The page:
where ts is the sweeping time, the time the by the cross section of a comet moving at velocity vcoii to sweep the entire volume V.

The solution of eq. (1) is obviously

where jV0 is the initial number of comets. For times t ^ the solution becomes independent or jV0.

We may now proceed to compute the amount of dust grains produced by the collisional cascade of the comets. It has been show that collisional equilibrium produces a size distribution f(m) <x m~I1/'6 [5]. At the small end of the size distribution, particles are removed. The main removal processes are radiation pressure for grains which are small enough to receive an acceleration close to or higher than the gravitational acceleration of the star. Somewhat bigger grains can still be removed from the disk by Poynting Robertson drag. Which process dominates is dependent upon the dust density in the disk. If the density is high, collisional destruction dominates all the way down to small particles which are removed by radiation pressure. If the disk contains less mass, particles of a certain size have Poynting Robertson timescales which are smaller than the collisional time and are being pulled out of the cometary region towards the star (see contribution of Dermott, this volume). It turns out that in a system with as little mass as the solar Kuiper Belt (estimates indicate about 0.1 M®), Poynting Robertson drag dominates for lpm sized grains. In the denser Vega-like systems collisions always dominate.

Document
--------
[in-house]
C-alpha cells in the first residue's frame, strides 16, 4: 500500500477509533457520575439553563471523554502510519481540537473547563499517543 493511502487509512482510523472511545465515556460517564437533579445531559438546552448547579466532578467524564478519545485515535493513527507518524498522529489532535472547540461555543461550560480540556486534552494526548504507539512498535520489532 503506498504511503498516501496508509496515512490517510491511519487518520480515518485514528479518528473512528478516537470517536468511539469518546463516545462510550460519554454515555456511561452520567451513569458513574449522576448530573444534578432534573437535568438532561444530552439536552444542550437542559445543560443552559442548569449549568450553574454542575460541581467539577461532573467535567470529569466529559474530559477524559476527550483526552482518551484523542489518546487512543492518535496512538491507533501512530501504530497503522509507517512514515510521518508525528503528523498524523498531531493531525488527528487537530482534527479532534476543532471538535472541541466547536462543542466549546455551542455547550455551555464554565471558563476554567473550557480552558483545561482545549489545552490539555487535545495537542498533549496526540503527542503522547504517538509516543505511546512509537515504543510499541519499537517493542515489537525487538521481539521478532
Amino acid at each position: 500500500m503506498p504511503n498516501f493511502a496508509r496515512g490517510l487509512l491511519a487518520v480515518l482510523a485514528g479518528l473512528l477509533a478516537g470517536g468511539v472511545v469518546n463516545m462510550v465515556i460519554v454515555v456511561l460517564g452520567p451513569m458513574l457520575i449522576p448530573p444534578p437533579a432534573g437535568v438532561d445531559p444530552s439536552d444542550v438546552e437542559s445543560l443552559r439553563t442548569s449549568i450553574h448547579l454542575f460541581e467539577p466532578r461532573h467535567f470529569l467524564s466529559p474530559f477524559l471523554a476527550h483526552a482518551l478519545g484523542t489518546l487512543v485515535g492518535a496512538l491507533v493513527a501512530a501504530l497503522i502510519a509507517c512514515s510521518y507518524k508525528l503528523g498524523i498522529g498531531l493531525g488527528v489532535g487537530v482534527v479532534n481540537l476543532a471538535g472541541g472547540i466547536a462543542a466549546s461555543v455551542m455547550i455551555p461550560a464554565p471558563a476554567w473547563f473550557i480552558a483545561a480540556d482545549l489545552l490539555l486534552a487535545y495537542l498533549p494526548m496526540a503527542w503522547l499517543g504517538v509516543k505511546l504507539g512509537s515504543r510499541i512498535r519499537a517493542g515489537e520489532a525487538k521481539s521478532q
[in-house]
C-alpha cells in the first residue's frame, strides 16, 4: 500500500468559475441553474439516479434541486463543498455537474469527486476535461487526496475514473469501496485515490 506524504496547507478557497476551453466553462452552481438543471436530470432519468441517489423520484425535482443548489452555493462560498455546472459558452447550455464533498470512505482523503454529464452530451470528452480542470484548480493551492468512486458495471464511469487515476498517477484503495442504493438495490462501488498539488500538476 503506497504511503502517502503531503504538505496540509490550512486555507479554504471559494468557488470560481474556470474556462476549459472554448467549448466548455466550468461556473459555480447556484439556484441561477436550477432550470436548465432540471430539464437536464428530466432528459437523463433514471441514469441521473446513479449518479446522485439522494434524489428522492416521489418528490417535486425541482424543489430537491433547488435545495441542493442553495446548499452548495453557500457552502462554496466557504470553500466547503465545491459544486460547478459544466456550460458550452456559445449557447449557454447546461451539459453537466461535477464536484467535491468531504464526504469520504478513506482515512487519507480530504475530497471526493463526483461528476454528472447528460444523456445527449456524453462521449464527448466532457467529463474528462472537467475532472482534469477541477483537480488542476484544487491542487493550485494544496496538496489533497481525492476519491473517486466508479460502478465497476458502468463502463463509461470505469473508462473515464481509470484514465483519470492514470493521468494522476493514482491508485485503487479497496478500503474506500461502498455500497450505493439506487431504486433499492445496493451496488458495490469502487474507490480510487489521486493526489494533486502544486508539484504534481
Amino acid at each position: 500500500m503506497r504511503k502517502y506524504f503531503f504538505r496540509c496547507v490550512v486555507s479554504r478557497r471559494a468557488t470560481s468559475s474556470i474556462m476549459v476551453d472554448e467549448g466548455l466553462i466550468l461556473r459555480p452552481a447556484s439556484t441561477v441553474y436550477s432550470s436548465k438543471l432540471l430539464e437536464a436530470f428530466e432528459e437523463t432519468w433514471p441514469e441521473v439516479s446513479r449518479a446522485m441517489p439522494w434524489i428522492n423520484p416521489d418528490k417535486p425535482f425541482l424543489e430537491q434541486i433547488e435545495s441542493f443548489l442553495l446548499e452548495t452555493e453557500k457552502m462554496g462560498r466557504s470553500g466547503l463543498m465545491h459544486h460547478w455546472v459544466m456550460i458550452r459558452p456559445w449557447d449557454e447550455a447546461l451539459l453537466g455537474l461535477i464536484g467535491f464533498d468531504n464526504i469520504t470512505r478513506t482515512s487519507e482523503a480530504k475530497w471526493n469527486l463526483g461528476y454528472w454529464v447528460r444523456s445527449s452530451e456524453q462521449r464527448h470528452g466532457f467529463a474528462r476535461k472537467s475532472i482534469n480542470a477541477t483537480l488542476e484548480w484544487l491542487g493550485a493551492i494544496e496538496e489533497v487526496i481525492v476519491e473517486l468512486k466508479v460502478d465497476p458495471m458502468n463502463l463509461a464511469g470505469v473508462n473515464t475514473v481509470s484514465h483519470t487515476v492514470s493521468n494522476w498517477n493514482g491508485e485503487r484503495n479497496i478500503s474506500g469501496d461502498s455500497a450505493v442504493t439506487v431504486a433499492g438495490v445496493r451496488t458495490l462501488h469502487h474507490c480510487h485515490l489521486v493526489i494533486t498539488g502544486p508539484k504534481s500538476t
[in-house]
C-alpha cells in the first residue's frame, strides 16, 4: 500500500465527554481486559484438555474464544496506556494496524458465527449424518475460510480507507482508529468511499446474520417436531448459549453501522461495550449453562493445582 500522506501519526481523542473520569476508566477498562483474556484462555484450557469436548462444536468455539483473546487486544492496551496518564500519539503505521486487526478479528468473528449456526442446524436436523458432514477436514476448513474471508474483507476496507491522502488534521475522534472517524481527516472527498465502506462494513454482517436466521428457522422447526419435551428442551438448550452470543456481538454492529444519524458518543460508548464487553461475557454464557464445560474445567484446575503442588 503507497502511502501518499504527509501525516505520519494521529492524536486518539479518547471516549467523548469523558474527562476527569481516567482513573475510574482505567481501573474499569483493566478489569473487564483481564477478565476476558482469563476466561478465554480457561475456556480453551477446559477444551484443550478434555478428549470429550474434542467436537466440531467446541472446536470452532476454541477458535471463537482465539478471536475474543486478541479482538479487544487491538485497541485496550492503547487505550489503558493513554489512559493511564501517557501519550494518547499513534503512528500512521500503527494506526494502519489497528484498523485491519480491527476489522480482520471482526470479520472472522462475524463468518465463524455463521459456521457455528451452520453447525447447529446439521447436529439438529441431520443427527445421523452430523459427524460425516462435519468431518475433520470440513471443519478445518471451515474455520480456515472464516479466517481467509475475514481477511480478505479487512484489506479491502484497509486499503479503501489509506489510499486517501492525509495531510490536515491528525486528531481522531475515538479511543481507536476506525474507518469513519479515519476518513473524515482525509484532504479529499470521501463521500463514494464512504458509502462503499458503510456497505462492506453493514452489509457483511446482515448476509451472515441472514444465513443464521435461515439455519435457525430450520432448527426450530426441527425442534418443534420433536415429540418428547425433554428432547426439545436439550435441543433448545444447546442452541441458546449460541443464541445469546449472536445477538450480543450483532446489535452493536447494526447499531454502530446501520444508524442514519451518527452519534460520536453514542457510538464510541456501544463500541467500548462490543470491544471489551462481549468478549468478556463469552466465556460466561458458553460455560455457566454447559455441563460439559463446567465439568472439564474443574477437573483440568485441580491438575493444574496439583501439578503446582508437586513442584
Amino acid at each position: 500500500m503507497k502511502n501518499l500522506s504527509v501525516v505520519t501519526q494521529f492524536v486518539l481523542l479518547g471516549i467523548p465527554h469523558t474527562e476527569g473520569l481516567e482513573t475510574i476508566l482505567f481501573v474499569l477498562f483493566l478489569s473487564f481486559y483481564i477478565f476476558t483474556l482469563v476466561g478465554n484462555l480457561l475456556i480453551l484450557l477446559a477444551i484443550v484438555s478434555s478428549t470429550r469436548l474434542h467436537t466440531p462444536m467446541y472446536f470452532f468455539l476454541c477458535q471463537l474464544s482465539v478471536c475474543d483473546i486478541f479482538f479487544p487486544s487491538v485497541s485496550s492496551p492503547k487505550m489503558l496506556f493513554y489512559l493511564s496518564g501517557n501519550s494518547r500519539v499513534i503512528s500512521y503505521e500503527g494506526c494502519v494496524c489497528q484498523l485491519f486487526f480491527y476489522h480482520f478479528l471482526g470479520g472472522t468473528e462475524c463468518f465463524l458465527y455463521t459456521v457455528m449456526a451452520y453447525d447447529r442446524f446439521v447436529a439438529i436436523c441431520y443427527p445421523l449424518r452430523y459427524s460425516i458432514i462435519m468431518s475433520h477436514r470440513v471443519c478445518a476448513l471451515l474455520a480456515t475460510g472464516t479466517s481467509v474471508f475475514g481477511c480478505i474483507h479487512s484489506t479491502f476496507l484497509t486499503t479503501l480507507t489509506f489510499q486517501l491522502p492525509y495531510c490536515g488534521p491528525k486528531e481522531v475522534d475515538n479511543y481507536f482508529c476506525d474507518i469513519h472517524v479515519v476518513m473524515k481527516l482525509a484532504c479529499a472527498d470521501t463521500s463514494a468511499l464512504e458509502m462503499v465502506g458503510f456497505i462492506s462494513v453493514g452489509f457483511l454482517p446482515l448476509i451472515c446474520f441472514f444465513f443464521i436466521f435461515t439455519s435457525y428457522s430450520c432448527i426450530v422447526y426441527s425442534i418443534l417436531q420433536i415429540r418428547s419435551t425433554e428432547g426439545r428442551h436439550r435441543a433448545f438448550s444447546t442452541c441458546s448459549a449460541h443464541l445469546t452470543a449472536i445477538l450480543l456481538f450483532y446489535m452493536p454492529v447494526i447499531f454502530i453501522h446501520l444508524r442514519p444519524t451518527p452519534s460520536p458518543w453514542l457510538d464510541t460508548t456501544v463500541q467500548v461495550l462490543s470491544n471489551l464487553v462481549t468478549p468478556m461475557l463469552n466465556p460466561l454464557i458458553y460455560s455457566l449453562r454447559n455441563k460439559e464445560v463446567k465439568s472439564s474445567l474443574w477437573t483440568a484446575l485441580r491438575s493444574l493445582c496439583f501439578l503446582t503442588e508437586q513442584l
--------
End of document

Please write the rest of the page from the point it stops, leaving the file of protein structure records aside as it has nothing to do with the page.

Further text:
One can show that in a collisionally dominated disk the number of small grains is proportional to Np while in a PR-drag dominated disk, the number of grains is proportional to The number of grains in the disk can then be calculated analytically and the infrared/bolometric luminosity tir be evaluated.

Dust production in the Kuiper Belt and in Vega-like systems

Figure 1. 7"ir as a function of time. Left panel: a system with v — 1, i.e. highly eccentric orbits. Right panel: a system with v — 0.1, i.e. low-eccentricity orbits. Different curves are for different initial masses of the comet cloud. From bottom to top 0.1, 1, 10, 100, 1000 Mffi.

Figure 1. 7"ir as a function of time. Left panel: a system with v — 1, i.e. highly eccentric orbits. Right panel: a system with v — 0.1, i.e. low-eccentricity orbits. Different curves are for different initial masses of the comet cloud. From bottom to top 0.1, 1, 10, 100, 1000 Mffi.

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